The metaverse means a lot of things to a lot of people, whether it’s Meta’s “virtual reality office”, Fortnite’s combination of gameplay and social space, or Decentraland’s NFT-powered virtual world.
But for Robby Yung, CEO of investment firm Metaverse and game publisher Animoca Brands, one fact is inescapable.
“There is no metaverse without Web3, because you need that transaction layer to have interoperability between content and you can transport it from place to place,” he said during a panel discussion at the Web Summit in Lisbon, Portugal.
“As an industry, we are working on setting standards for this,” he added. “We have set up various consortia to try to solve these problems.”
Animoca Brands is a founding member of the Open Metaverse Alliance, an industry group launched this month that pushes for interoperability standards in the metaverse. These standards would allow NFT content purchased on one metaverse platform to seamlessly integrate with another, so that an NFT purchased on Decentraland could be used in The Sandbox, for example.
But one key player in the Web3 space has yet to commit to joining the Open Metaverse Alliance: Bored Ape Yacht Club owners Yuga Labs, which revealed this week that it is hard at work on its own open metaverse NFT standards.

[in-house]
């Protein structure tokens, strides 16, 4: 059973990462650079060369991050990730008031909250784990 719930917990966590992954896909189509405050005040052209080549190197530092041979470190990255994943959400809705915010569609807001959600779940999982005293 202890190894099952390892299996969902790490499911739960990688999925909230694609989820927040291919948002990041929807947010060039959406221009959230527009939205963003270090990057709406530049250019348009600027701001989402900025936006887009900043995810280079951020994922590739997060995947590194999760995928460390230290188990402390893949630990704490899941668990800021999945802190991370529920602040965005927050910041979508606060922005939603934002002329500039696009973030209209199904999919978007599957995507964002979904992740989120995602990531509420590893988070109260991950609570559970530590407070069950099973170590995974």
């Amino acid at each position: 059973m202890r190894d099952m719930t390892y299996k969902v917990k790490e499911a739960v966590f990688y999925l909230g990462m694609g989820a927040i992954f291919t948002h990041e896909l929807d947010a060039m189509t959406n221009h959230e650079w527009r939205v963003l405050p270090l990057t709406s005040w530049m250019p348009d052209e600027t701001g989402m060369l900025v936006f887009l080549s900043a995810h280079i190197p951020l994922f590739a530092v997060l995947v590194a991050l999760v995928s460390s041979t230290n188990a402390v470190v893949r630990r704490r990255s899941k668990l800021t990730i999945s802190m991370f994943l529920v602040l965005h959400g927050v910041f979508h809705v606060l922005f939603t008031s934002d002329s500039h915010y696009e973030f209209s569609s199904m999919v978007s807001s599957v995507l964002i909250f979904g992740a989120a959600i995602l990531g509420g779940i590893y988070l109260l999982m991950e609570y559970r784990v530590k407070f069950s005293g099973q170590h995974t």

Yung acknowledged that there is a long way to go for investors in the metaverse. “We have to be realistic that this is a long-term plan,” he said. “I mean, we’re building the 3D Internet, it’s probably going to take 10 years or more.”
VR a “great distraction”
Yung, like Animoca’s founder and executive chairman Yat Siu, rejects Meta’s metaverse approach, particularly its efforts to create a virtual reality-centric metaverse. “My personal take is that I think VR is a big distraction,” he said, adding that VR is “just a platform” through which the metaverse can be accessed.
Meta, he said, focused on defining the metaverse as “virtual reality-like,” which Yung described as “a mistake.”
Admittedly, Meta’s full foray into virtual reality has been costly so far; last month, its metaverse division reported a quarterly loss of $3.67 billion.
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